Romaji is somewhat of a conversion from kanji and kana to the Roman alphabet.
What are the disadvantages of learning only or mostly romaji aside from being unable to read/write in kanji? I don't think there are many advantages.
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Your question body contradicts the title, so I'll answer both questions:
Advantages of rōmaji (I never thought I'd say this!):
Disadvantages of rōmaji:
The real question is "Advantages/disadvantages for whom?".
For students of Japanese, Romaji is really useful when they start out, because they don't have to learn anything to be able to read it (although without learning Kana, they'll probably end up reading it incorrectly, especially if they're native English speakers :(). Another advantage is that Romaji text (unlike normal Japanese text) has spaces, which can really help the beginning student recognize word boundaries. Another minor advantage is that Romaji (especially Nihon-shiki or Kunrei-shiki, which is not so common in western Japanese teaching materials nowadays) sometimes makes it somewhat easier to catch verb conjugations where the stem-final consonant remains the same but the vowel changes (e.g.
These advantages make usage of Romaji acceptable for beginners, but there are disadvantages that make it a terrible burden for students who want to progress beyond that level. Most of them have already been described by Matti, so I wouldn't repeat them.
Japanese speakers are the second audience for Romaji usage, and they are often ignored in such debates. Most of the advantages and disadvatages for learners of Japanese don't apply to them, since they can already perfectly read and write kanji and kana. The reasons they would choose to use Romaji (as they, indeed, do quite often) is different:
Writing in Japanese when when using mediums that don't support Japanese text (such as computer software that has no Japanese support).
For typographic effect. This use of Romaji is incredibly common in advertisements and in logos.
For typing Japanese on the computer. Japanese keyboards have kana, and you can certainly set it to kana-mode use the kana keys for input, but from my experience, most Japanese actually prefer to input Japanese in Romaji-mode instead.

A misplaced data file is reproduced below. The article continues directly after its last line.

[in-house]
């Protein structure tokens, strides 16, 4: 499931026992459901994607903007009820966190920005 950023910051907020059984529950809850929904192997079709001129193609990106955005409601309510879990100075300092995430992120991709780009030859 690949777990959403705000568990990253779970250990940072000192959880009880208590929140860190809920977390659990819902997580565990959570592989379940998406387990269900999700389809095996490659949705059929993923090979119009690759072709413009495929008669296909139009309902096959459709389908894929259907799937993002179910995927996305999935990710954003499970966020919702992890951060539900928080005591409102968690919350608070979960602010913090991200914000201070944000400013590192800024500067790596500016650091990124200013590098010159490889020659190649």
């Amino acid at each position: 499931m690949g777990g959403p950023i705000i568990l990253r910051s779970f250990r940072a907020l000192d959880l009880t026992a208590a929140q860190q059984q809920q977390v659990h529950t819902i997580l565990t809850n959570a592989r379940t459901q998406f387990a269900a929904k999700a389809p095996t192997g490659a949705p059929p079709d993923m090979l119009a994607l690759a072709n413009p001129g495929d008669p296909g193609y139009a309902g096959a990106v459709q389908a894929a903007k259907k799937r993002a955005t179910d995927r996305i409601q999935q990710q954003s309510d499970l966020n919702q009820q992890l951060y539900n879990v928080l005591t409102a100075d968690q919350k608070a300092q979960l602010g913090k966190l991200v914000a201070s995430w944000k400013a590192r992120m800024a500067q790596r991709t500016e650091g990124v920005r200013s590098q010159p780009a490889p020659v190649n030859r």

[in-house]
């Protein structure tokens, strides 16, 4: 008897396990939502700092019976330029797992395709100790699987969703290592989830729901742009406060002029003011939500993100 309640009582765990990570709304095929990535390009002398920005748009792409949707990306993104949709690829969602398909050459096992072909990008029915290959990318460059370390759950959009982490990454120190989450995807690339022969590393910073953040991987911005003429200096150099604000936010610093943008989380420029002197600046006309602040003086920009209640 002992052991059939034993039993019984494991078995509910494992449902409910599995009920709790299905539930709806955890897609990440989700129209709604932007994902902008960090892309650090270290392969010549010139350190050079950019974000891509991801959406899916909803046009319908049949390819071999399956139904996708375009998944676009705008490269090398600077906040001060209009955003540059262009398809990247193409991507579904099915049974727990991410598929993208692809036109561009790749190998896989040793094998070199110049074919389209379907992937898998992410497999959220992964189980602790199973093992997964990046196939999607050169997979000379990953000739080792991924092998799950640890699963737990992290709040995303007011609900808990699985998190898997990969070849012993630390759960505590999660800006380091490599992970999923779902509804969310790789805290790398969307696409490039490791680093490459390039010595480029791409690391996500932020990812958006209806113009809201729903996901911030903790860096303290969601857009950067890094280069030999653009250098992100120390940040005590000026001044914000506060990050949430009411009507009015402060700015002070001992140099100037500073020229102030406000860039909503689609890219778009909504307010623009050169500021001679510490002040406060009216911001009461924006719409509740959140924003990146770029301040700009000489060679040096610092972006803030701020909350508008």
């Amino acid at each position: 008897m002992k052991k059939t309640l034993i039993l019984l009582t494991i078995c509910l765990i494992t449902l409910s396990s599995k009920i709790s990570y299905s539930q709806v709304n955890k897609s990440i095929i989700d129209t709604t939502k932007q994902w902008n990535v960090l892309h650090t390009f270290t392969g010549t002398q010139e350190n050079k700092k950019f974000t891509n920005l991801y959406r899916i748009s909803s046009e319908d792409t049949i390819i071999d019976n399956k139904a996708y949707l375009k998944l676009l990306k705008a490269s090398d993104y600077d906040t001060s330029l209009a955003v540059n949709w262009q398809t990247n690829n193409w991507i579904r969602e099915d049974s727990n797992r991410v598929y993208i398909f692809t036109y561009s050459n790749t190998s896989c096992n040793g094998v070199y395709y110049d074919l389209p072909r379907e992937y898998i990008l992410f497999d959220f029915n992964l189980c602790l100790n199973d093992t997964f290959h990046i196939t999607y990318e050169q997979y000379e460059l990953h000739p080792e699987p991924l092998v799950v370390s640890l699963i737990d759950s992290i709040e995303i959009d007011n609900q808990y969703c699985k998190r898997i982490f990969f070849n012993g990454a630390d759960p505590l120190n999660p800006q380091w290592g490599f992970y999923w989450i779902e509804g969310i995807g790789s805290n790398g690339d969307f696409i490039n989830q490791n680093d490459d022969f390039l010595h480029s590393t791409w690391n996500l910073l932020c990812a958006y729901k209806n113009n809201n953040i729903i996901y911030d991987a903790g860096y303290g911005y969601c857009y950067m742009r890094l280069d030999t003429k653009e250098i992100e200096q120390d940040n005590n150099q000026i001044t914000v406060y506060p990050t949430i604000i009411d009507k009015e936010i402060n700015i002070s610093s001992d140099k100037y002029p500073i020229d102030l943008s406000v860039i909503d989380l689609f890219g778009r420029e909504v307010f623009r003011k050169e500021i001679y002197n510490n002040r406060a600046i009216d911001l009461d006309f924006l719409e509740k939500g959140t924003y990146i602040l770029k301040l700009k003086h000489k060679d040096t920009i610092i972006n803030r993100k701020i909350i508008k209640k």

By transcribing everything into latin alphabet (heck, even to hiragana/katakana syllables), written Japanese will lose most of the legibility than if it were to be written in full kanji+kana. It may be hard to describe, but let me give you a nonsense english sentence:
Wheel you go two the par tea two knight at ate? Eye think it's awed they are having it so far aweigh. Eye wont to reed this book, have you red it? Herald was in this mourning's gnus. Eye bet heal be surprised to here that.
The above is what Matti was saying in his third point about homophones/homonyms.
Not only that, by not using kanji, you lose the ability to instantly make out what is being said in a text, something that is very essential in speed reading (which is also why I have a hard time playing those FamiCom games; they lack kanji for the most part).
I've softened significantly from my beginner-level "all romaji should be purged from the earth" fanaticism. There are two related questions here, "Should I avoid a roomaji-based textbook like the plague?" and "Can I get away with learning Japanese without studying kanji?"
The TLDR version is "No" and "Yes, but you obviously will be illiterate".
"Should I avoid a roomaji-based textbook like the plague?" - No, roomaji does have some significant advantages in some contexts
"Can I get away with learning Japanese without studying kanji?" - Sorta... but here's where you'll face issues
** Some have claimed that using roomaji somehow retards development of proper pronunciation. This is simply false, and I have to question if those adhering to this idea have ever studied a western language. Does "ll" or "j" in Spanish cause anyone any trouble after the first 2 weeks?